Objective: To determine whether actively using, methamphetamine (meth)-dependent men who have sex with men (MSM) could be enrolled and retained in a pharmacologic intervention trial, and the degree to which participants would adhere to study procedures, including medication adherence.
Study design: Phase II randomized, double-blind trial of bupropion vs. placebo.
Methods: Thirty meth-dependent, sexually active MSM were randomized to receive daily bupropion XL 300 mg or placebo for 12 weeks. Participants received weekly substance use counseling, provided weekly urine specimens, and completed monthly audio-computer assisted self-interview (ACASI) behavioral risk assessments. Adherence was measured by medication event monitoring systems (MEMS) caps (the number of distinct MEMS cap openings divided by the number of expected doses) and self-report.
Results: Ninety percent completed the trial: 89% of monthly ACASIs were completed, 81% of study visits were attended, and 81% of urine samples were collected. Adherence by MEMS cap was 60% and by self-report was 81% and did not differ significantly by treatment assignment. The median number of positive urine samples was 5.5 out of a possible 11 (50%). Participants in both arms reported similar declines in the median number of sex partners (P = 0.52). No serious adverse events occurred and there were no significant differences in adverse events by treatment assignment (P = 0.11).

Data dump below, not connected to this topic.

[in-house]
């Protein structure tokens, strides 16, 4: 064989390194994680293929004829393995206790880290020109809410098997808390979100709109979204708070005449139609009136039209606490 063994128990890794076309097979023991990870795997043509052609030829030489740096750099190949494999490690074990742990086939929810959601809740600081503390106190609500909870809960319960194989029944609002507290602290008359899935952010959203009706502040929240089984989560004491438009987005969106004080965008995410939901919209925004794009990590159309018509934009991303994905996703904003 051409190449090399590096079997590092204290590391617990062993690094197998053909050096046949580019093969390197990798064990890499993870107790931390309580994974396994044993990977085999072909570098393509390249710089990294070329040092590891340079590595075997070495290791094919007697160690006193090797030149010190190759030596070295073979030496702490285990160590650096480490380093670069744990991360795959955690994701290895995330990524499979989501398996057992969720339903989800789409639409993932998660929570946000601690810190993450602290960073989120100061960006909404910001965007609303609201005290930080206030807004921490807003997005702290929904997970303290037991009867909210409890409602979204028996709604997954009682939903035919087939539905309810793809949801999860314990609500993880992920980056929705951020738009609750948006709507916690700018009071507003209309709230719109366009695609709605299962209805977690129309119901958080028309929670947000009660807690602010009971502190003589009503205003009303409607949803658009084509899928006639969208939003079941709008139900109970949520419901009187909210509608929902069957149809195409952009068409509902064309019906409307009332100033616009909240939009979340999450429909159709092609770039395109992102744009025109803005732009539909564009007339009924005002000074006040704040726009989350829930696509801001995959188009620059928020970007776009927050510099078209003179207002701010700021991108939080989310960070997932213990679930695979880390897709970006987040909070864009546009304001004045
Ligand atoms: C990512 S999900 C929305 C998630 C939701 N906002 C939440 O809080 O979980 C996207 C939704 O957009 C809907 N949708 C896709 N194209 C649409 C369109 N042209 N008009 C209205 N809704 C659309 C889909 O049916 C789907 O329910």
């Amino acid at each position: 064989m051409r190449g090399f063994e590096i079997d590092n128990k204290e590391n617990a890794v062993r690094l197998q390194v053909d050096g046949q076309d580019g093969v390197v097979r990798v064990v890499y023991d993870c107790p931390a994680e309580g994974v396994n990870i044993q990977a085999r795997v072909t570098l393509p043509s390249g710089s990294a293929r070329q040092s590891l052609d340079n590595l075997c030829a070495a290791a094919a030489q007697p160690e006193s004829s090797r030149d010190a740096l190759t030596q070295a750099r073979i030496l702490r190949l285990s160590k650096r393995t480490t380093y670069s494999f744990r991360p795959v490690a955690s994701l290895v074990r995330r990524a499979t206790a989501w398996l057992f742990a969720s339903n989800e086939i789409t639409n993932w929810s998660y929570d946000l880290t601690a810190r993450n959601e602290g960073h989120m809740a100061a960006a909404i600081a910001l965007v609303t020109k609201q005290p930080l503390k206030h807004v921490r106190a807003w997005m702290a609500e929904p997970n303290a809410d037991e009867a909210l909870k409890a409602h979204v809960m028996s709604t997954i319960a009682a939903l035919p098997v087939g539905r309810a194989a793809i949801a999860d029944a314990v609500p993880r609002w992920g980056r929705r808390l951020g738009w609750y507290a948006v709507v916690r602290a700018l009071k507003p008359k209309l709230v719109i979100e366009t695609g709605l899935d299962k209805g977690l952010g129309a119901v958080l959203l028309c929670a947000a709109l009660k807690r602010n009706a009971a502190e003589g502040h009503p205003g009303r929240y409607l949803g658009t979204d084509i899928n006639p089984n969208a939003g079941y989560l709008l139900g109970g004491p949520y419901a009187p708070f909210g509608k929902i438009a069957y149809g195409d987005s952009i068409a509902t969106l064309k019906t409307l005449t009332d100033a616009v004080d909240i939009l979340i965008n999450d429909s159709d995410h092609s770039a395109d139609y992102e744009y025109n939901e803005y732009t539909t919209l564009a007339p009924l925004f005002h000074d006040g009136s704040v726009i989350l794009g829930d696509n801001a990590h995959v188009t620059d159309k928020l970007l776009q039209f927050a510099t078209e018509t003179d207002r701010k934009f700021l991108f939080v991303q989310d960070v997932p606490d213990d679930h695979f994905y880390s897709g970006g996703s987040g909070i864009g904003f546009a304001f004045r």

Conclusions: It is feasible to enroll and retain actively using, meth-dependent MSM in a pharmacologic intervention. Bupropion was well tolerated. Study participation and retention rates were high, however, study drug medication adherence was only moderate. Findings support a larger trial with improved adherence support to evaluate the efficacy of bupropion and other pharmacologic interventions for meth dependence in this population.
aSan Francisco Department of Public Health, USA
bUniversity of California, San Francisco, USA
cUniversity of California, Los Angeles, California, USA.
Received 6 November, 2009
Revised 11 December, 2009
Accepted 15 December, 2009
Correspondence to Moupali Das, MD, MPH, Director of Research, HIV Prevention Section, San Francisco Department of Public Health, Assistant Clinical Professor, Divisions of HIV/AIDS and Infectious Diseases, University of California, San Francisco, 25 Van Ness, Suite 500, San Francisco, CA 94102, USA. Tel: +1 415 823 0050; fax: +1 415 437 4693; e-mail: email@example.com